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So, the country has voted to leave the EU. This means that potentially, UK motorcyclists could be facing significant changes to regulations around sale, ownership and travelling with their vehicles. Here are a few possibilities.
Confidence in the market has fallen as people fear economic instability following our exit from the union. New bike sales have taken a tumble following the decision in June, and it is likely they will take some time to creep up again to the strong rates we were seeing at the beginning of the year.
It could take up to ten years to put in place a free trade agreement (FTA) with the EU. In the meantime we would have to comply with strict customs duty rules, meaning we would see a steep rise in the price of importing foreign bikes, riding apparel and accessories. This could lead to a reduction in the number of imports, meaning less variety on the British market.
Despite leaving the EU, the same awkward emissions compliance rules that have been introduced in recent years (Euro4) will remain in place as all manufacturers wishing to sell in Europe will have to comply with EU emissions legislation. UK manufacturers looking to export will also be subject to the same requirements. This red tape remains inescapable.
EU Regs still matter
Motorcycle manufacturers work in an international marketplace. The vehicles they produce will have to be saleable all over Europe, so they will comply with any future EU legislation. This means the bikes sold in the UK will be compliant with EU regs whether we like it or not.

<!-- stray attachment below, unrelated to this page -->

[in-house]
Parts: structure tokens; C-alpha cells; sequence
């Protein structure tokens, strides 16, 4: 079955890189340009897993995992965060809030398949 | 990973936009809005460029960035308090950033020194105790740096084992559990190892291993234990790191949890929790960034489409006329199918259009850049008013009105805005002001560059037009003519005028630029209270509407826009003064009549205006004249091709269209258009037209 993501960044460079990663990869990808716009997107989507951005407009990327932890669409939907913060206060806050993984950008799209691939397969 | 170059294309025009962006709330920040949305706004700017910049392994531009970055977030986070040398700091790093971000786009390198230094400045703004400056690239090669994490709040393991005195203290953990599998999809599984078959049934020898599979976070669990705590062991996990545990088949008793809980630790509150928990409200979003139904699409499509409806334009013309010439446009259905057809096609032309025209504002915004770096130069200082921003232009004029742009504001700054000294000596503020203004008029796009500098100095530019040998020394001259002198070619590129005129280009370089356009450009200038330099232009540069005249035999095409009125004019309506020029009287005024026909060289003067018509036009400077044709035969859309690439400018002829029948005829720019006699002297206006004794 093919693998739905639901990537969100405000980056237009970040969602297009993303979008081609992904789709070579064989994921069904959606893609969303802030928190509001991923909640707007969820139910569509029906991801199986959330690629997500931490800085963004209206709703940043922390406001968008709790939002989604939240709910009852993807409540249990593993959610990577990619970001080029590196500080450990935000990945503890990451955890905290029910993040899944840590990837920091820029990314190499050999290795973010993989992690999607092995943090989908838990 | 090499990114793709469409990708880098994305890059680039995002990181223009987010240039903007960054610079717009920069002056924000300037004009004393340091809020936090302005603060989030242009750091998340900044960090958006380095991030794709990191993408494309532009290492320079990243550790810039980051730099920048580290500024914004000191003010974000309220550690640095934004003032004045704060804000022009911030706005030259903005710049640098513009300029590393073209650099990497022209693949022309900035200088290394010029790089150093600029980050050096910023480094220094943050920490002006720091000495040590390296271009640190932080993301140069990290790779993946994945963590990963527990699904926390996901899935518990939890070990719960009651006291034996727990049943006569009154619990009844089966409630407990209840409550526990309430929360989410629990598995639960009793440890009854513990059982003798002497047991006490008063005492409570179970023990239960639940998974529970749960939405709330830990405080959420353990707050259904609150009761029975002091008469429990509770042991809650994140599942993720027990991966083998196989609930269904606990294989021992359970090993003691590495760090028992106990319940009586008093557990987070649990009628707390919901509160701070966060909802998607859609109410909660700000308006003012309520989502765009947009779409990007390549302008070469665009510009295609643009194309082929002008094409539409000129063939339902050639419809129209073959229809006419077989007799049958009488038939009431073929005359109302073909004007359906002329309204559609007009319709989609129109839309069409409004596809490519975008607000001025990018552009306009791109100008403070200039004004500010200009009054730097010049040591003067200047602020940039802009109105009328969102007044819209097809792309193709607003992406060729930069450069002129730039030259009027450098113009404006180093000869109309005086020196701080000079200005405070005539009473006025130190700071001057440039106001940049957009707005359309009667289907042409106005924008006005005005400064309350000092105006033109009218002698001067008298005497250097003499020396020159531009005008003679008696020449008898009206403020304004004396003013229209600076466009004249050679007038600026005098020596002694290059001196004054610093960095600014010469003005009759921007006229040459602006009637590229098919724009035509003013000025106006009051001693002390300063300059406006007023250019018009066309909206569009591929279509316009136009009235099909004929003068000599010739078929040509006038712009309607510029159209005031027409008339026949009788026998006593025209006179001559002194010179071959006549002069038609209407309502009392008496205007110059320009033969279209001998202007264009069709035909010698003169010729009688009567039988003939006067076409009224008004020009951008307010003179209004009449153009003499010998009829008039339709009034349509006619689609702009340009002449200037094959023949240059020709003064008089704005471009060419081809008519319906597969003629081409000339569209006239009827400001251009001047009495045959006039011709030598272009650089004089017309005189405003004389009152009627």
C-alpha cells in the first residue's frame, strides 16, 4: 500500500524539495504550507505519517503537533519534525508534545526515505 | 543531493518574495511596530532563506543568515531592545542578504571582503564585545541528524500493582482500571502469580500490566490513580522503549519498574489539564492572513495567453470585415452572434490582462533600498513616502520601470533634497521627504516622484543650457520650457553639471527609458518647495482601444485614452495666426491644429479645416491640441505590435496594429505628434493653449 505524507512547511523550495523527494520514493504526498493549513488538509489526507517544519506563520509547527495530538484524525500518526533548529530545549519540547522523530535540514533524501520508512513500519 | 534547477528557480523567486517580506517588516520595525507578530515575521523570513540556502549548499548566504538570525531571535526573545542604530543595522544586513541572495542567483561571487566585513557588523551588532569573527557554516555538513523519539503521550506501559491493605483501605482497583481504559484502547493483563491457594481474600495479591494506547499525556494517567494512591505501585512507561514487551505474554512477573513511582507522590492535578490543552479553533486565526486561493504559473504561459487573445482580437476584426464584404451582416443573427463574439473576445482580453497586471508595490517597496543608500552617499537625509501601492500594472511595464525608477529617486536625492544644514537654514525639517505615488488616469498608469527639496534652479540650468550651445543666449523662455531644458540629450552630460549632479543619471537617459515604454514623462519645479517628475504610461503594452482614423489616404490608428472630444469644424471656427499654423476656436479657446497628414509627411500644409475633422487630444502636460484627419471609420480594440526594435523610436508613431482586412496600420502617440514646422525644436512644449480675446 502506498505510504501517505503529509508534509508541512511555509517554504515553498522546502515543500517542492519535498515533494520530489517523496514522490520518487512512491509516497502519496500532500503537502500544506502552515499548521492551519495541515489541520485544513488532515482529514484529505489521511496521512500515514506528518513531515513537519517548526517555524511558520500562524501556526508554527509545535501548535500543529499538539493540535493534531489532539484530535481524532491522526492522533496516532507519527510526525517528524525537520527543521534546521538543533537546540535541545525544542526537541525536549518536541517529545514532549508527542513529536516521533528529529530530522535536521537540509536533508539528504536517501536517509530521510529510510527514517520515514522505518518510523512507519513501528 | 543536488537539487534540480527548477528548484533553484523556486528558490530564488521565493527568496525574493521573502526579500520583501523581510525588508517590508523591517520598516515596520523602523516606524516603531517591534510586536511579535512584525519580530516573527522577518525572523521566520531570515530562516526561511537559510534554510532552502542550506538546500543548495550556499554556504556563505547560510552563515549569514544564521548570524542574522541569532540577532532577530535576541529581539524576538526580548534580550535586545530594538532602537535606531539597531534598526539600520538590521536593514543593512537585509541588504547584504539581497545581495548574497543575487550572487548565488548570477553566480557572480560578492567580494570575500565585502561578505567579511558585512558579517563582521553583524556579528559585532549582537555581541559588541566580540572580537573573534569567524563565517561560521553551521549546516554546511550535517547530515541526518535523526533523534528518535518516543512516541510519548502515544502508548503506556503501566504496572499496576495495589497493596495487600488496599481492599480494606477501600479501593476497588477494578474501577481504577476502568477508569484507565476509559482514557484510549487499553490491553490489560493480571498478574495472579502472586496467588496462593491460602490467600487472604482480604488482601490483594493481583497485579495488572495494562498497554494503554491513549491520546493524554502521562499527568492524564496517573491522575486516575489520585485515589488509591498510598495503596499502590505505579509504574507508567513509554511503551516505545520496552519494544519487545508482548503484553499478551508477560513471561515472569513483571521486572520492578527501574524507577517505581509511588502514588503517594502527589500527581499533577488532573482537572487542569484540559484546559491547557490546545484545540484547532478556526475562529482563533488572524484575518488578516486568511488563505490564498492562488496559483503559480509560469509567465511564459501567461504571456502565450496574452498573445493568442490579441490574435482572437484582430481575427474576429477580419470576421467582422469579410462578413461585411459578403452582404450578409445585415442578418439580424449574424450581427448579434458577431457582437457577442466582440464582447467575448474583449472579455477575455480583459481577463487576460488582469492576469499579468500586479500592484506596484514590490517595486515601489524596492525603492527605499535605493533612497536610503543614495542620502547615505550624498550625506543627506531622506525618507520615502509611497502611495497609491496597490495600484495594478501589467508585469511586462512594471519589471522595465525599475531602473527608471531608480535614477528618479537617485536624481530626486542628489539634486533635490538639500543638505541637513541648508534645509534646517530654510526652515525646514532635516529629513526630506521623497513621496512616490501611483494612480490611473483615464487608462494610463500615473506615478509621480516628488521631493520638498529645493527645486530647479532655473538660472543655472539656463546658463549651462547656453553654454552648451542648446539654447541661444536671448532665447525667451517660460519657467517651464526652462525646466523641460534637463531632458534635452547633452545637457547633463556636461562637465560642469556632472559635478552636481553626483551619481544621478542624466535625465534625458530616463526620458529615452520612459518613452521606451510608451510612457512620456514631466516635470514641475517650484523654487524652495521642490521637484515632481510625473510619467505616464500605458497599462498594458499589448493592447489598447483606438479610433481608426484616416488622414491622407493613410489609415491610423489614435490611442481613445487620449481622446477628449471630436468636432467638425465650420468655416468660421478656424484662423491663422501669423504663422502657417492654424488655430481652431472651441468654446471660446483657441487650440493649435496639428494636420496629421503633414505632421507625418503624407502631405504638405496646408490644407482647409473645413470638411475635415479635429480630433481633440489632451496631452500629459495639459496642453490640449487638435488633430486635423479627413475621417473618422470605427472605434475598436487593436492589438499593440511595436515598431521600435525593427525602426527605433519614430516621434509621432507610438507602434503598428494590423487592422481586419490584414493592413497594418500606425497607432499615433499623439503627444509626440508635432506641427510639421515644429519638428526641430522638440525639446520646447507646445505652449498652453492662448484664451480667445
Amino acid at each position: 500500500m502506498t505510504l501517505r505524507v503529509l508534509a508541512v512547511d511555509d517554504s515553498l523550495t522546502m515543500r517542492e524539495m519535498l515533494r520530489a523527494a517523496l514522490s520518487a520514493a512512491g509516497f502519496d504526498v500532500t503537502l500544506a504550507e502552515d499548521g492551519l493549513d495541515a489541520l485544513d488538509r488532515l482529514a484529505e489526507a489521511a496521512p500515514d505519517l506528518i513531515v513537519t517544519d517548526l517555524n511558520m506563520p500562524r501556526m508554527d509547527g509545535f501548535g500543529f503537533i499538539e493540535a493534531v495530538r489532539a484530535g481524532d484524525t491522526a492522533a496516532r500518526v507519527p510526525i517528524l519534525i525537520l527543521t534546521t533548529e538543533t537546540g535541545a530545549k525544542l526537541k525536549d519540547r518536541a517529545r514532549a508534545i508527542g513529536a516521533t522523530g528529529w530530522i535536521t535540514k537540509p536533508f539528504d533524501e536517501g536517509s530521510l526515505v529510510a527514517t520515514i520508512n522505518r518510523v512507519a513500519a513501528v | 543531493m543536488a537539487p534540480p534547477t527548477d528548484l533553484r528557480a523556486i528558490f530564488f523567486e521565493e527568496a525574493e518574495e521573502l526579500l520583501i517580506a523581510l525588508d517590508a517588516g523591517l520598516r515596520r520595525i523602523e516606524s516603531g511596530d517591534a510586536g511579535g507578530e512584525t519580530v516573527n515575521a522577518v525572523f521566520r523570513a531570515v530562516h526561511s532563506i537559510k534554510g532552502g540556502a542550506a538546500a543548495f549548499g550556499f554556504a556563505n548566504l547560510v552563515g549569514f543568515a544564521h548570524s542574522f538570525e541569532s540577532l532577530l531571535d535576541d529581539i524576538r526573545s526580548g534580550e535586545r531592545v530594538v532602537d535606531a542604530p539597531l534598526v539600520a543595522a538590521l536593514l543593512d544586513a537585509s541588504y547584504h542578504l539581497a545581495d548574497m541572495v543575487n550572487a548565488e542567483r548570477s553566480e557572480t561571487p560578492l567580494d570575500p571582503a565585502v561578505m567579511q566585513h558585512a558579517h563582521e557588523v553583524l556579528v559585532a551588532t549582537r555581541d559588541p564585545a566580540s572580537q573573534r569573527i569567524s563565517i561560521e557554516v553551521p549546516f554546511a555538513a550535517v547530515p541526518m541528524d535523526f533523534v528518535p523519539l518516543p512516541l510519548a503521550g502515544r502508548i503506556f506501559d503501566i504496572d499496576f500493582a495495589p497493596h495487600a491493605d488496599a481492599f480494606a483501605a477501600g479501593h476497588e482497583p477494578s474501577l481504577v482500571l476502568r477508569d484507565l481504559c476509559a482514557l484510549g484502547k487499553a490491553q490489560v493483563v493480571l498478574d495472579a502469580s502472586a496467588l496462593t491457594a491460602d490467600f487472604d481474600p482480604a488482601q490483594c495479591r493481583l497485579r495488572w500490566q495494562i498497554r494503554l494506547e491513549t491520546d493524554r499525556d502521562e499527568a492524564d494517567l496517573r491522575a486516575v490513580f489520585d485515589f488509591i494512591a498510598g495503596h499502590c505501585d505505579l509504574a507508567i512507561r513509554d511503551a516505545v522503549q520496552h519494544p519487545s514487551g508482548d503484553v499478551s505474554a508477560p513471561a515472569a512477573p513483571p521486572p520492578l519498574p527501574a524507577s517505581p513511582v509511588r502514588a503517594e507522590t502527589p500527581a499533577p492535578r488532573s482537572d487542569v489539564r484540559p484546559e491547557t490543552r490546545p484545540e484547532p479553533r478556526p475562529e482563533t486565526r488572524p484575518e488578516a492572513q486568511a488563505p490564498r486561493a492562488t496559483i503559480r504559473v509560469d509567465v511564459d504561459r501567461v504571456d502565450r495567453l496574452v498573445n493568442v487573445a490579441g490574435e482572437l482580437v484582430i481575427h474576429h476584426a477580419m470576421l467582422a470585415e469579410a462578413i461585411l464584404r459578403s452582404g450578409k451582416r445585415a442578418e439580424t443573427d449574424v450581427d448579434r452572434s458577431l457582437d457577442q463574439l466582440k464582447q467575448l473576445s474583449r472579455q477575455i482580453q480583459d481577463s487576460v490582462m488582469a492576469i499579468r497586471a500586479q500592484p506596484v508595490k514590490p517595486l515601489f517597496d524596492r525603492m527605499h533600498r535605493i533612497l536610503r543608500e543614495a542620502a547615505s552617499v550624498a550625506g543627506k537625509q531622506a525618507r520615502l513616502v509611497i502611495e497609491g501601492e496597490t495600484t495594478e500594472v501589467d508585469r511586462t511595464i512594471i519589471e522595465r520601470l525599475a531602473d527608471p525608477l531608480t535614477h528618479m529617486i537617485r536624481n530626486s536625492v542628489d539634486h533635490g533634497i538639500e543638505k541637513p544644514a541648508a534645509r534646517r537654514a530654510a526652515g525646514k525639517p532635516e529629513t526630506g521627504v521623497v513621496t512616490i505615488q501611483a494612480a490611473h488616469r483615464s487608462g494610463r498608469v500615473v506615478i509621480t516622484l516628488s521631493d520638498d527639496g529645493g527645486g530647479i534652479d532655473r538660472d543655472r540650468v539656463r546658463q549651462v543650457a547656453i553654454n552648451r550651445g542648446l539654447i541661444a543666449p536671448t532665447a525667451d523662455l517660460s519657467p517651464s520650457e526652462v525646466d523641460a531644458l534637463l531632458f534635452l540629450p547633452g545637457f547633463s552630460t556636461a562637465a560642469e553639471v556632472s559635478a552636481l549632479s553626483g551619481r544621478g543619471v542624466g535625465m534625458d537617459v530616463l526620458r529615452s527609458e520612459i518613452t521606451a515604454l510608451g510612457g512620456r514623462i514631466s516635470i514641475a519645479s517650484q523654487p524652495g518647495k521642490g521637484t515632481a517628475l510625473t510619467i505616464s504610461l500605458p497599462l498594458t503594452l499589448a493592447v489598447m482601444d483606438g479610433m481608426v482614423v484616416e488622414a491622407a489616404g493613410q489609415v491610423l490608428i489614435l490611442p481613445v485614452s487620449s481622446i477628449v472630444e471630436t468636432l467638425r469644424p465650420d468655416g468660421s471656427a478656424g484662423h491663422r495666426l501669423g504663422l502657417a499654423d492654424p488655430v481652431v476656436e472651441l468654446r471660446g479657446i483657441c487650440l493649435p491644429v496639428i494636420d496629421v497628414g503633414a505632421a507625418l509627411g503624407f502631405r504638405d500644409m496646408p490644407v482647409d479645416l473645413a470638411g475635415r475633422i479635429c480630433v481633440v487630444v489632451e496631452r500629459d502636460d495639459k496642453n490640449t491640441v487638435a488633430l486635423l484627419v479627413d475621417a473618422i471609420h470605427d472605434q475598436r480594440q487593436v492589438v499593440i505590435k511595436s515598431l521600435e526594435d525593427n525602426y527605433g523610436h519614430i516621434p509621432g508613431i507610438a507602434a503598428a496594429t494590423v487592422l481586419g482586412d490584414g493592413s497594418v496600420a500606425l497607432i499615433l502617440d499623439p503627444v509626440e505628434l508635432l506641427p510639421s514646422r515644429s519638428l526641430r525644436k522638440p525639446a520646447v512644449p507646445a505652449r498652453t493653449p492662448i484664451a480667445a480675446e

There is a possibility that the complex UK licensing rules could be rationalised now that there has been a break from Brussels. However, this is unlikely as the DVLA was involved in drawing up the EC led licensing regulations, and will be reluctant to go back on their own handiwork. The tiered system also plays into the hands of manufacturers who use it to up-sell higher category models.
Brits will once again be foreign citizens when travelling in Europe. Regulations around travel are likely to be tightened up. Travelling on your bike or hiring a bike whilst abroad may become more complex and expensive, so checking up on rules and requirements before you travel will be a must.
Medical treatment abroad
The good news is that the E1-11 or EHIC card which you must hold to receive emergency treatment in Europe will still be valid as it is issued on the strength of the UK being a member of the EEA (European Economic Area) rather than the EU. This means that with the card you will still be entitled to emergency treatment abroad.
In short, not much is going to change for the better; red tape regulations will remain in place whilst travel and purchase of imported bikes or kit and equipment are likely to get more complicated and more expensive. British bikers will just have to ride this one out.